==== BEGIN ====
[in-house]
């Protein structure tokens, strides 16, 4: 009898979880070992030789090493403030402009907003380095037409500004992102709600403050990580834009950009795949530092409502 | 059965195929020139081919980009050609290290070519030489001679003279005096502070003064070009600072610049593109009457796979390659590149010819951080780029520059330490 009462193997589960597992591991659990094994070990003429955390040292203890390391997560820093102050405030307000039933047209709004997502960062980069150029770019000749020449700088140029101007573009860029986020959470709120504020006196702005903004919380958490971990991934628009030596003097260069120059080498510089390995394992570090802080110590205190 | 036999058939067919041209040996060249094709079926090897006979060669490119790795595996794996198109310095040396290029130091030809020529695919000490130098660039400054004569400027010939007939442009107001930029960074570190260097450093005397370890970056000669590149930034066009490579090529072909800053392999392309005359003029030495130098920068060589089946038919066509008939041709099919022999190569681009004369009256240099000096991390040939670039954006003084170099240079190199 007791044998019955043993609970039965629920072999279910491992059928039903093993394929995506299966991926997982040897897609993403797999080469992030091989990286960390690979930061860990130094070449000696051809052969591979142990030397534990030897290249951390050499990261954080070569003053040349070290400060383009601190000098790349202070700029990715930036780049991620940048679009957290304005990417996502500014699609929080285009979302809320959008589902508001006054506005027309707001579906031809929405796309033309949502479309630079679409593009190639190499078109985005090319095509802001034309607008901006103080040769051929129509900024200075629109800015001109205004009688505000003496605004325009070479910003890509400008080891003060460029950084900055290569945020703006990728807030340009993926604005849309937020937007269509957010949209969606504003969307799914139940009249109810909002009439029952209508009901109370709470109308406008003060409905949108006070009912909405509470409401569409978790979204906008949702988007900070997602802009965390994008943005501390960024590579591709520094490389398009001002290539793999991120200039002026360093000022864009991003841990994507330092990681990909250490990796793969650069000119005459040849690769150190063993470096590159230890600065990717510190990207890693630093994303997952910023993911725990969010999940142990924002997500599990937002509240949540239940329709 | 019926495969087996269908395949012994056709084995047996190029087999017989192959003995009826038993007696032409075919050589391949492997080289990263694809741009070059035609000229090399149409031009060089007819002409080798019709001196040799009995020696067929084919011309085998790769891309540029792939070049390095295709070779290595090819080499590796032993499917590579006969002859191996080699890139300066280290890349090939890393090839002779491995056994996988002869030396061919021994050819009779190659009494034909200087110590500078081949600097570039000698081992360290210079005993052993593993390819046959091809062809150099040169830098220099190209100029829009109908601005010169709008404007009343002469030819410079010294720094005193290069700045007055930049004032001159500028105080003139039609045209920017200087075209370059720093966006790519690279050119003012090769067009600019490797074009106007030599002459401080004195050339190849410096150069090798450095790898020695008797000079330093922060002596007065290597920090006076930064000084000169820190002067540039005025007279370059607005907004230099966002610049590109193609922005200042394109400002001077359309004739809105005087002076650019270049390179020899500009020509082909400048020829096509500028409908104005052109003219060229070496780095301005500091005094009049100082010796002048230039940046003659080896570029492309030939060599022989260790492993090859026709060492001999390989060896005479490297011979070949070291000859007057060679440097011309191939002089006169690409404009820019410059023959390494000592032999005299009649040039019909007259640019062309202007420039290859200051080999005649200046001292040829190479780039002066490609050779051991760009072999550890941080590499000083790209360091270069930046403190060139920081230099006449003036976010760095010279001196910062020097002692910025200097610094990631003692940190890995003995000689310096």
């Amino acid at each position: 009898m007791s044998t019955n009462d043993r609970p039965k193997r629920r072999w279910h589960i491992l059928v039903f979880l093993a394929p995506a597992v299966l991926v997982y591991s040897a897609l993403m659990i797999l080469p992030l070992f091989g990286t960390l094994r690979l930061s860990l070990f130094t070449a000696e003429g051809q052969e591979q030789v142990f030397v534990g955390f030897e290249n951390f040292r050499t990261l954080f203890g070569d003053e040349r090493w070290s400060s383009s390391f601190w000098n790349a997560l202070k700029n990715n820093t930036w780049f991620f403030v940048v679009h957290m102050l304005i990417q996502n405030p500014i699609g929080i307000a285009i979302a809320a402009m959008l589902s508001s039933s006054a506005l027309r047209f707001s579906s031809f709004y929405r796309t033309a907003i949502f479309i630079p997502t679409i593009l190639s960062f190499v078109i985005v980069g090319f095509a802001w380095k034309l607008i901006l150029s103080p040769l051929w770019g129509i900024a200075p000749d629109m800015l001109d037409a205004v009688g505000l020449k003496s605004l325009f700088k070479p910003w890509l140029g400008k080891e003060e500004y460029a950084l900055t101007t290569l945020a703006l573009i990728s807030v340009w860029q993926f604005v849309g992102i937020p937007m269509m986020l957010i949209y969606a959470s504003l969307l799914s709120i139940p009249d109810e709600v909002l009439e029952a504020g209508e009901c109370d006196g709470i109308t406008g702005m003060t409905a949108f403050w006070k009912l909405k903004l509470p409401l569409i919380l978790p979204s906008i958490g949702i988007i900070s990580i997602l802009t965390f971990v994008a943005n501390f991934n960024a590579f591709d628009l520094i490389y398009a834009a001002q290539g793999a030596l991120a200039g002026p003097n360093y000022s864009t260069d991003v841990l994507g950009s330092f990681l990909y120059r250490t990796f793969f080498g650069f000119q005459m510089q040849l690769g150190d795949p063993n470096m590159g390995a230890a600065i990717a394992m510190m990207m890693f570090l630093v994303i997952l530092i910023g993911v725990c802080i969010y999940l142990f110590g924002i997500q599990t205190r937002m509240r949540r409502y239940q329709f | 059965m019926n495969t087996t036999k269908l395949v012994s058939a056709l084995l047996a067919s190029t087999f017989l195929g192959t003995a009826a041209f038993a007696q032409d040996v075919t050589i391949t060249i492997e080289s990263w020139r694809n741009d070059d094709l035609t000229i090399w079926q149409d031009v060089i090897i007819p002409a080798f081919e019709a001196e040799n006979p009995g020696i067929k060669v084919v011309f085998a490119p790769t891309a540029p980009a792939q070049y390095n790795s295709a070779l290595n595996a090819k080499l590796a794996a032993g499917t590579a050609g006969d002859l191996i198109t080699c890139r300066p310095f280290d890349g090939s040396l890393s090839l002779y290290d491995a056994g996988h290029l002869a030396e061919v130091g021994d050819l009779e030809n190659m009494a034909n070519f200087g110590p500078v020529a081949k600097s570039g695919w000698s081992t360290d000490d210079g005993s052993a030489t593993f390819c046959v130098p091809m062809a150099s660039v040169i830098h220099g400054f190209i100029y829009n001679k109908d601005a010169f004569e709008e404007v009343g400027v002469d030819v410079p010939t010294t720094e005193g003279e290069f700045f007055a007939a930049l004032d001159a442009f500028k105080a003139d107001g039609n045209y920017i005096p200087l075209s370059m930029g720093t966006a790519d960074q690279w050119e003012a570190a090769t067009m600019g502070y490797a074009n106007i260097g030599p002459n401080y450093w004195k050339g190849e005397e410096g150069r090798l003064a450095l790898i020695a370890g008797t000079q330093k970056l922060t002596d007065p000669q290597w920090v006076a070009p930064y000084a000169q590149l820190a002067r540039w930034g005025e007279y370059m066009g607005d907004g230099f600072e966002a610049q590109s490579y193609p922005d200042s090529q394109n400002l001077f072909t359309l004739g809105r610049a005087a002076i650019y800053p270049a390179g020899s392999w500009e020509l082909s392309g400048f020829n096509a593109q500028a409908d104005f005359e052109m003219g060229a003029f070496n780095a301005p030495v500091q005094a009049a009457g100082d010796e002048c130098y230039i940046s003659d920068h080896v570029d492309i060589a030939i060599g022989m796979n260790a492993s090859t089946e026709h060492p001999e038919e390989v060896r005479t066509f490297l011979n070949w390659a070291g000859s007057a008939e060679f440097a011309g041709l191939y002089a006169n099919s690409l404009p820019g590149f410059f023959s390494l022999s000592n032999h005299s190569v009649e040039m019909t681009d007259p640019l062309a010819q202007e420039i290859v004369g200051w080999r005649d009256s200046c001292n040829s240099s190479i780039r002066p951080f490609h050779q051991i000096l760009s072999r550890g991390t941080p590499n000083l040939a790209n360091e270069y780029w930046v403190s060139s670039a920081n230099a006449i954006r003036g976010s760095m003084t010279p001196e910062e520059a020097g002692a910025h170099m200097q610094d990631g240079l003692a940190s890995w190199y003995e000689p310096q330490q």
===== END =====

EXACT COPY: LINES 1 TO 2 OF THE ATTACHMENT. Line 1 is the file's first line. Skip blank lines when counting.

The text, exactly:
[in-house]
């Protein structure tokens, strides 16, 4: 009898979880070992030789090493403030402009907003380095037409500004992102709600403050990580834009950009795949530092409502 | 059965195929020139081919980009050609290290070519030489001679003279005096502070003064070009600072610049593109009457796979390659590149010819951080780029520059330490 009462193997589960597992591991659990094994070990003429955390040292203890390391997560820093102050405030307000039933047209709004997502960062980069150029770019000749020449700088140029101007573009860029986020959470709120504020006196702005903004919380958490971990991934628009030596003097260069120059080498510089390995394992570090802080110590205190 | 036999058939067919041209040996060249094709079926090897006979060669490119790795595996794996198109310095040396290029130091030809020529695919000490130098660039400054004569400027010939007939442009107001930029960074570190260097450093005397370890970056000669590149930034066009490579090529072909800053392999392309005359003029030495130098920068060589089946038919066509008939041709099919022999190569681009004369009256240099000096991390040939670039954006003084170099240079190199 007791044998019955043993609970039965629920072999279910491992059928039903093993394929995506299966991926997982040897897609993403797999080469992030091989990286960390690979930061860990130094070449000696051809052969591979142990030397534990030897290249951390050499990261954080070569003053040349070290400060383009601190000098790349202070700029990715930036780049991620940048679009957290304005990417996502500014699609929080285009979302809320959008589902508001006054506005027309707001579906031809929405796309033309949502479309630079679409593009190639190499078109985005090319095509802001034309607008901006103080040769051929129509900024200075629109800015001109205004009688505000003496605004325009070479910003890509400008080891003060460029950084900055290569945020703006990728807030340009993926604005849309937020937007269509957010949209969606504003969307799914139940009249109810909002009439029952209508009901109370709470109308406008003060409905949108006070009912909405509470409401569409978790979204906008949702988007900070997602802009965390994008943005501390960024590579591709520094490389398009001002290539793999991120200039002026360093000022864009991003841990994507330092990681990909250490990796793969650069000119005459040849690769150190063993470096590159230890600065990717510190990207890693630093994303997952910023993911725990969010999940142990924002997500599990937002509240949540239940329709 | 019926495969087996269908395949012994056709084995047996190029087999017989192959003995009826038993007696032409075919050589391949492997080289990263694809741009070059035609000229090399149409031009060089007819002409080798019709001196040799009995020696067929084919011309085998790769891309540029792939070049390095295709070779290595090819080499590796032993499917590579006969002859191996080699890139300066280290890349090939890393090839002779491995056994996988002869030396061919021994050819009779190659009494034909200087110590500078081949600097570039000698081992360290210079005993052993593993390819046959091809062809150099040169830098220099190209100029829009109908601005010169709008404007009343002469030819410079010294720094005193290069700045007055930049004032001159500028105080003139039609045209920017200087075209370059720093966006790519690279050119003012090769067009600019490797074009106007030599002459401080004195050339190849410096150069090798450095790898020695008797000079330093922060002596007065290597920090006076930064000084000169820190002067540039005025007279370059607005907004230099966002610049590109193609922005200042394109400002001077359309004739809105005087002076650019270049390179020899500009020509082909400048020829096509500028409908104005052109003219060229070496780095301005500091005094009049100082010796002048230039940046003659080896570029492309030939060599022989260790492993090859026709060492001999390989060896005479490297011979070949070291000859007057060679440097011309191939002089006169690409404009820019410059023959390494000592032999005299009649040039019909007259640019062309202007420039290859200051080999005649200046001292040829190479780039002066490609050779051991760009072999550890941080590499000083790209360091270069930046403190060139920081230099006449003036976010760095010279001196910062020097002692910025200097610094990631003692940190890995003995000689310096």